Cornell University Library provides funds to eligible Cornell authors to cover reasonable article processing fees for publication in open access scholarly journals and books when funds are not otherwise available.
Feb 1, 2023: Available funds are limited.
The Cornell Open Access Publishing Fund:
- is available to any non-tenured faculty, academic staff, or student author affiliated with Cornell’s Ithaca campus.
- can apply to publication and processing fees for scholarly, peer-reviewed articles, book chapters, and books.
- may be used to pay processing fees associated with publishing peer-reviewed scholarship that will be freely available after publication.
- will reimburse an individual author for costs associated with only one publication (single article, chapter, or book) per fiscal year.
About the Cornell Open Access Publication Fund
The Cornell Open-Access Publication (COAP) Fund is a program to support new experiments in scholarly publishing. COAP supports Cornell authors who want to make their scholarly work available to all readers immediately upon publication by paying reasonable publication and submission fees required of many open access publication venues. COAP is affiliated with the Compact for Open-Access Publishing Equity.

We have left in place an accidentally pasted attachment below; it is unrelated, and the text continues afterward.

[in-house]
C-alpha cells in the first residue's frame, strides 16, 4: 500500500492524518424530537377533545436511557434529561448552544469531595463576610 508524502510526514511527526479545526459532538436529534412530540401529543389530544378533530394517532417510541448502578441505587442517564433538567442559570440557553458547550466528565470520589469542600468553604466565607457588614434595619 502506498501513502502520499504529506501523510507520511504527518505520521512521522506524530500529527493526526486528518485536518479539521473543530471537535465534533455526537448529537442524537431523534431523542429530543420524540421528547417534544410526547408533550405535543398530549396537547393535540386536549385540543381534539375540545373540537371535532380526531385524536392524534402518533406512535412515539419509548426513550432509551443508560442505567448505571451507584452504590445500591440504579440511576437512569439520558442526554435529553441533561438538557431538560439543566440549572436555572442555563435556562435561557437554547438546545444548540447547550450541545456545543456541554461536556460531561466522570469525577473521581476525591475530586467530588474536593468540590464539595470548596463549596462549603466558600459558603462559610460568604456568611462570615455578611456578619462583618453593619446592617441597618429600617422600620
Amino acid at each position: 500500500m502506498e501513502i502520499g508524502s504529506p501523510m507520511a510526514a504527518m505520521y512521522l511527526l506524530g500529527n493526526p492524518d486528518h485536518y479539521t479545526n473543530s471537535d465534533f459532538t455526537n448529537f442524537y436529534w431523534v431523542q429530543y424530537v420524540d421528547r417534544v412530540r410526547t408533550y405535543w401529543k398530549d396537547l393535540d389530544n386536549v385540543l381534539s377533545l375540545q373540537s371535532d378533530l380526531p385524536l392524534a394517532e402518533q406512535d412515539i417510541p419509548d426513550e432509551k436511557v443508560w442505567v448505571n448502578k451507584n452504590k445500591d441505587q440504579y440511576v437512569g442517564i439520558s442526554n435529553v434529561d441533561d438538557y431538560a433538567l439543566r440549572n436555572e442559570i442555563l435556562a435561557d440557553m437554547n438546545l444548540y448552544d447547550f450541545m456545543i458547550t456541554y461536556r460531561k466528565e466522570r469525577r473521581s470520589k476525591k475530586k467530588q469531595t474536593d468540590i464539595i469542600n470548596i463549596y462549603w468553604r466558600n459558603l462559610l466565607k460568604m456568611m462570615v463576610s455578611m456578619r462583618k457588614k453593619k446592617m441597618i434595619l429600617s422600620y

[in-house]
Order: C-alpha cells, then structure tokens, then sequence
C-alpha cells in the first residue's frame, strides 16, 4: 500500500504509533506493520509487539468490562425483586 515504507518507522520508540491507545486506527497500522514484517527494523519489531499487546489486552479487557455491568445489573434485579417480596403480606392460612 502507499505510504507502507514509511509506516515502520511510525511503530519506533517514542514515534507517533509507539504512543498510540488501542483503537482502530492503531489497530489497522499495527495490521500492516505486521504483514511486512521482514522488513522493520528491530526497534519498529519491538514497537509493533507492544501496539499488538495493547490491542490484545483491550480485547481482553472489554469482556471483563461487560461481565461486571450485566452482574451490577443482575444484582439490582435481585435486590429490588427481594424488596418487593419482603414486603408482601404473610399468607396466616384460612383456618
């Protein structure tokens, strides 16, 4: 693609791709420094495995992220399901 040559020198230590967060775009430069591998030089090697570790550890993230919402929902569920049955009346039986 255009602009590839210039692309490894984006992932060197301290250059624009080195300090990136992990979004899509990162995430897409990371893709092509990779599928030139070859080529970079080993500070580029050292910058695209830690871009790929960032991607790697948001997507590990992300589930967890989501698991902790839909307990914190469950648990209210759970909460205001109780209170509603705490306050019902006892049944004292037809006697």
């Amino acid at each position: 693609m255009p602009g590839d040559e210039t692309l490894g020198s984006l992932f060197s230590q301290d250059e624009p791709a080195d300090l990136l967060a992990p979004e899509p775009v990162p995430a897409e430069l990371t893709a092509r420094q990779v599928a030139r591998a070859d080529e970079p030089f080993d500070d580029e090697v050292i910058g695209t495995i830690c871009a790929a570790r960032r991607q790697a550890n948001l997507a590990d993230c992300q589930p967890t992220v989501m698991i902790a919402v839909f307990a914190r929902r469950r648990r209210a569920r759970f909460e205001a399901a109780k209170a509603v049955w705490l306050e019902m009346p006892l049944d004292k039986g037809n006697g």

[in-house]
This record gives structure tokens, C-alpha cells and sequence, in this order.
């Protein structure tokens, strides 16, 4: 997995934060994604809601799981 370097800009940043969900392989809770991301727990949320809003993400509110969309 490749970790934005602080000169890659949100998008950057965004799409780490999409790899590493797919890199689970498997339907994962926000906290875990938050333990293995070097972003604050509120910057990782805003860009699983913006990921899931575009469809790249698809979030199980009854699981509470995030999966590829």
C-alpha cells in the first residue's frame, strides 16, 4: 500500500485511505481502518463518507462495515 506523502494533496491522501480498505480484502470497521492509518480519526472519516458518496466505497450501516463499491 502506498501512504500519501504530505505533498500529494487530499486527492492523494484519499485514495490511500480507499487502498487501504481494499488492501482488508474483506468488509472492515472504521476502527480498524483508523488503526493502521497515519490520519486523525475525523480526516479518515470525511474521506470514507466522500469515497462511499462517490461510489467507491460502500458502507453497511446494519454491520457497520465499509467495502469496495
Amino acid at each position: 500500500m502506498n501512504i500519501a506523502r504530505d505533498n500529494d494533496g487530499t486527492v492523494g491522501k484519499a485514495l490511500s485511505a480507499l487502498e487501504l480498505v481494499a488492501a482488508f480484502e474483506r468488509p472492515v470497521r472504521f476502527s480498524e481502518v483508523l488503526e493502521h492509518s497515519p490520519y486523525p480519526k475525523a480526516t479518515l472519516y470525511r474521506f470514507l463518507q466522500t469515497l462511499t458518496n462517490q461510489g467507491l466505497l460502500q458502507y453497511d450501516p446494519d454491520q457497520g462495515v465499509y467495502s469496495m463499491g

The Compact for Open-Access Publishing Equity is a consortium of universities that have committed to supporting new business models for scholarly publishing by “underwriting reasonable publication charges for articles written by its faculty and published in fee-based open-access journals and for which other institutions would not be expected to provide funds.”
The universities participating in the Compact “recognize the crucial value of the services provided by scholarly publishers, the desirability of open access to the scholarly literature, and the need for a stable source of funding for publishers who choose to provide open access to their journals’ contents.”
Why is this needed?
Currently, scholarly journals are supported through a combination of page fees and subscriptions. If these journals are to convert to open access, they must be assured that there is a steady stream of revenue available from author fees. COAP, along with publication subsidies from granting agencies, can help provide that assurance.
While much of the early growth in open-access publishing was in the journal arena, the past few years have seen the establishment of a number of new venues for open-access books. By contributing to publication fees for open-access books by Cornell authors, the COAP program can encourage this development. Extending support to open-access books also broadens the disciplinary reach of the COAP program, advancing open access in Cornell fields where the monograph is the fundamental publication format.